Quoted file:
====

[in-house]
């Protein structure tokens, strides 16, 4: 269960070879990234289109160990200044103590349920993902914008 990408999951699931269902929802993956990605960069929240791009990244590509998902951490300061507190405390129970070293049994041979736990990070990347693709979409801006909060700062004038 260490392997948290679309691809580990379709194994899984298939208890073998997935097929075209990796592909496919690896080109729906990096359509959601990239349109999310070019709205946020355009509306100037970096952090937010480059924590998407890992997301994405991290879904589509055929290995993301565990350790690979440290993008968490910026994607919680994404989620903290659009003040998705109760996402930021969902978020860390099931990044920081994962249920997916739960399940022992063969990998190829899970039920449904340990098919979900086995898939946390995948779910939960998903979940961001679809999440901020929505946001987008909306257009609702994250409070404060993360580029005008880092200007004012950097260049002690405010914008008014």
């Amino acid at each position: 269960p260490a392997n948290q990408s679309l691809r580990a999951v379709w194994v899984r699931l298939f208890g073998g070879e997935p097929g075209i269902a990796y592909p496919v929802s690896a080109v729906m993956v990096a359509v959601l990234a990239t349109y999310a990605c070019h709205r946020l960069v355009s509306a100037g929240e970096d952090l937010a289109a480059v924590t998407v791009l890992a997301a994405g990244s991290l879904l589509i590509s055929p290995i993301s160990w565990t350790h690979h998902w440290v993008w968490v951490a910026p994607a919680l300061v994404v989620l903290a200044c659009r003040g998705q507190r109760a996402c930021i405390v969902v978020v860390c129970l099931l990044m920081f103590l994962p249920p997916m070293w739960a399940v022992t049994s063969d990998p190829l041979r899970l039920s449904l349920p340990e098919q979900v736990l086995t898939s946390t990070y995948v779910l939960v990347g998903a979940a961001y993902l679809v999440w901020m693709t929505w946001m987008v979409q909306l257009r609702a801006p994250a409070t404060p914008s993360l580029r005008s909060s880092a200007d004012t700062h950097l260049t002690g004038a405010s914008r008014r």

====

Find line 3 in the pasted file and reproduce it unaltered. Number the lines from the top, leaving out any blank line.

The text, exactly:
């Amino acid at each position: 269960p260490a392997n948290q990408s679309l691809r580990a999951v379709w194994v899984r699931l298939f208890g073998g070879e997935p097929g075209i269902a990796y592909p496919v929802s690896a080109v729906m993956v990096a359509v959601l990234a990239t349109y999310a990605c070019h709205r946020l960069v355009s509306a100037g929240e970096d952090l937010a289109a480059v924590t998407v791009l890992a997301a994405g990244s991290l879904l589509i590509s055929p290995i993301s160990w565990t350790h690979h998902w440290v993008w968490v951490a910026p994607a919680l300061v994404v989620l903290a200044c659009r003040g998705q507190r109760a996402c930021i405390v969902v978020v860390c129970l099931l990044m920081f103590l994962p249920p997916m070293w739960a399940v022992t049994s063969d990998p190829l041979r899970l039920s449904l349920p340990e098919q979900v736990l086995t898939s946390t990070y995948v779910l939960v990347g998903a979940a961001y993902l679809v999440w901020m693709t929505w946001m987008v979409q909306l257009r609702a801006p994250a409070t404060p914008s993360l580029r005008s909060s880092a200007d004012t700062h950097l260049t002690g004038a405010s914008r008014r």